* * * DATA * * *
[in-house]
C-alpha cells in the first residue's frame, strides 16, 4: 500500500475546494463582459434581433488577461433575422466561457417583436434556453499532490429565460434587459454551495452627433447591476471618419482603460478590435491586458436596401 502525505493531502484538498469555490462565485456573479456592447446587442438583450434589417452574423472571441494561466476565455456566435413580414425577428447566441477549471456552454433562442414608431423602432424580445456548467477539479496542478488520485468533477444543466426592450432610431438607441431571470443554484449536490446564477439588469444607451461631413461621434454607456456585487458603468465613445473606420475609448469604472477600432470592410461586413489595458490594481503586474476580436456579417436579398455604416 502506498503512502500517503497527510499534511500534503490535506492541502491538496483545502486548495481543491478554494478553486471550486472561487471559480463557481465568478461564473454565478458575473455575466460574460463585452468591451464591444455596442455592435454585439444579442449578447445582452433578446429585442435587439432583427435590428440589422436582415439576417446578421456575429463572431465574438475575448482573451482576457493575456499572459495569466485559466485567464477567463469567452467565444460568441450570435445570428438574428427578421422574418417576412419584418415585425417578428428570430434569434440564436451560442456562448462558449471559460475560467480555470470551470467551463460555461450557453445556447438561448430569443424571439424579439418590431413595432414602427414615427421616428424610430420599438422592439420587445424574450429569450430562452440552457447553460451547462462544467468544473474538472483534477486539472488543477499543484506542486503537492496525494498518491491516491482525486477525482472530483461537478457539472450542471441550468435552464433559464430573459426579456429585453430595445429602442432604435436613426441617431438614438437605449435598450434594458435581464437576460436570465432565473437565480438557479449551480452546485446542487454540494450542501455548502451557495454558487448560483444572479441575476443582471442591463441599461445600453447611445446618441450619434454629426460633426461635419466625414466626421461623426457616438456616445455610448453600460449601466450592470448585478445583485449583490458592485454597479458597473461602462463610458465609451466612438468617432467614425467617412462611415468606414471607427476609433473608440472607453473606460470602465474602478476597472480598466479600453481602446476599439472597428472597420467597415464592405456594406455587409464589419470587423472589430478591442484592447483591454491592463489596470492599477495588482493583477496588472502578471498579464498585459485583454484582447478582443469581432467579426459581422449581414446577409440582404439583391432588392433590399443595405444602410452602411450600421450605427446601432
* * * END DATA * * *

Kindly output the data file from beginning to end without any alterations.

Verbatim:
[in-house]
C-alpha cells in the first residue's frame, strides 16, 4: 500500500475546494463582459434581433488577461433575422466561457417583436434556453499532490429565460434587459454551495452627433447591476471618419482603460478590435491586458436596401 502525505493531502484538498469555490462565485456573479456592447446587442438583450434589417452574423472571441494561466476565455456566435413580414425577428447566441477549471456552454433562442414608431423602432424580445456548467477539479496542478488520485468533477444543466426592450432610431438607441431571470443554484449536490446564477439588469444607451461631413461621434454607456456585487458603468465613445473606420475609448469604472477600432470592410461586413489595458490594481503586474476580436456579417436579398455604416 502506498503512502500517503497527510499534511500534503490535506492541502491538496483545502486548495481543491478554494478553486471550486472561487471559480463557481465568478461564473454565478458575473455575466460574460463585452468591451464591444455596442455592435454585439444579442449578447445582452433578446429585442435587439432583427435590428440589422436582415439576417446578421456575429463572431465574438475575448482573451482576457493575456499572459495569466485559466485567464477567463469567452467565444460568441450570435445570428438574428427578421422574418417576412419584418415585425417578428428570430434569434440564436451560442456562448462558449471559460475560467480555470470551470467551463460555461450557453445556447438561448430569443424571439424579439418590431413595432414602427414615427421616428424610430420599438422592439420587445424574450429569450430562452440552457447553460451547462462544467468544473474538472483534477486539472488543477499543484506542486503537492496525494498518491491516491482525486477525482472530483461537478457539472450542471441550468435552464433559464430573459426579456429585453430595445429602442432604435436613426441617431438614438437605449435598450434594458435581464437576460436570465432565473437565480438557479449551480452546485446542487454540494450542501455548502451557495454558487448560483444572479441575476443582471442591463441599461445600453447611445446618441450619434454629426460633426461635419466625414466626421461623426457616438456616445455610448453600460449601466450592470448585478445583485449583490458592485454597479458597473461602462463610458465609451466612438468617432467614425467617412462611415468606414471607427476609433473608440472607453473606460470602465474602478476597472480598466479600453481602446476599439472597428472597420467597415464592405456594406455587409464589419470587423472589430478591442484592447483591454491592463489596470492599477495588482493583477496588472502578471498579464498585459485583454484582447478582443469581432467579426459581422449581414446577409440582404439583391432588392433590399443595405444602410452602411450600421450605427446601432